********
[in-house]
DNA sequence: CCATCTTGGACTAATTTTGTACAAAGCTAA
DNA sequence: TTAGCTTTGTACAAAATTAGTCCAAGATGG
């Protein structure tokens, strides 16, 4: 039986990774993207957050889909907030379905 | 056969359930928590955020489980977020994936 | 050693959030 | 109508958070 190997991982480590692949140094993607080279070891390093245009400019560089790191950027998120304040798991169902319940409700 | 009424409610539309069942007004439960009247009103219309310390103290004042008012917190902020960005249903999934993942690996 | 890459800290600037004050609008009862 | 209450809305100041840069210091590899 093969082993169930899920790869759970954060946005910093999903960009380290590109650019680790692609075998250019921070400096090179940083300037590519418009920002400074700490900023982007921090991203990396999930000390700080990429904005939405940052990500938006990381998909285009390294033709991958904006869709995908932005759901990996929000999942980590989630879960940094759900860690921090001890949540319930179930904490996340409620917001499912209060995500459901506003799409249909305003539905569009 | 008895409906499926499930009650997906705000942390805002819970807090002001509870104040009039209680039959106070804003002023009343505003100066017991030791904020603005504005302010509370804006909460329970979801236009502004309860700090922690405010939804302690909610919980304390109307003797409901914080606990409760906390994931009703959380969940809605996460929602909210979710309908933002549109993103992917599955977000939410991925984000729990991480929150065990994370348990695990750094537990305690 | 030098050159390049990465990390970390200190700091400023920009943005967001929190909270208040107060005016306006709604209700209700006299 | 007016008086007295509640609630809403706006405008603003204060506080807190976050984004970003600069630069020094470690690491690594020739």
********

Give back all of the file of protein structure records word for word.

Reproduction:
[in-house]
DNA sequence: CCATCTTGGACTAATTTTGTACAAAGCTAA
DNA sequence: TTAGCTTTGTACAAAATTAGTCCAAGATGG
């Protein structure tokens, strides 16, 4: 039986990774993207957050889909907030379905 | 056969359930928590955020489980977020994936 | 050693959030 | 109508958070 190997991982480590692949140094993607080279070891390093245009400019560089790191950027998120304040798991169902319940409700 | 009424409610539309069942007004439960009247009103219309310390103290004042008012917190902020960005249903999934993942690996 | 890459800290600037004050609008009862 | 209450809305100041840069210091590899 093969082993169930899920790869759970954060946005910093999903960009380290590109650019680790692609075998250019921070400096090179940083300037590519418009920002400074700490900023982007921090991203990396999930000390700080990429904005939405940052990500938006990381998909285009390294033709991958904006869709995908932005759901990996929000999942980590989630879960940094759900860690921090001890949540319930179930904490996340409620917001499912209060995500459901506003799409249909305003539905569009 | 008895409906499926499930009650997906705000942390805002819970807090002001509870104040009039209680039959106070804003002023009343505003100066017991030791904020603005504005302010509370804006909460329970979801236009502004309860700090922690405010939804302690909610919980304390109307003797409901914080606990409760906390994931009703959380969940809605996460929602909210979710309908933002549109993103992917599955977000939410991925984000729990991480929150065990994370348990695990750094537990305690 | 030098050159390049990465990390970390200190700091400023920009943005967001929190909270208040107060005016306006709604209700209700006299 | 007016008086007295509640609630809403706006405008603003204060506080807190976050984004970003600069630069020094470690690491690594020739």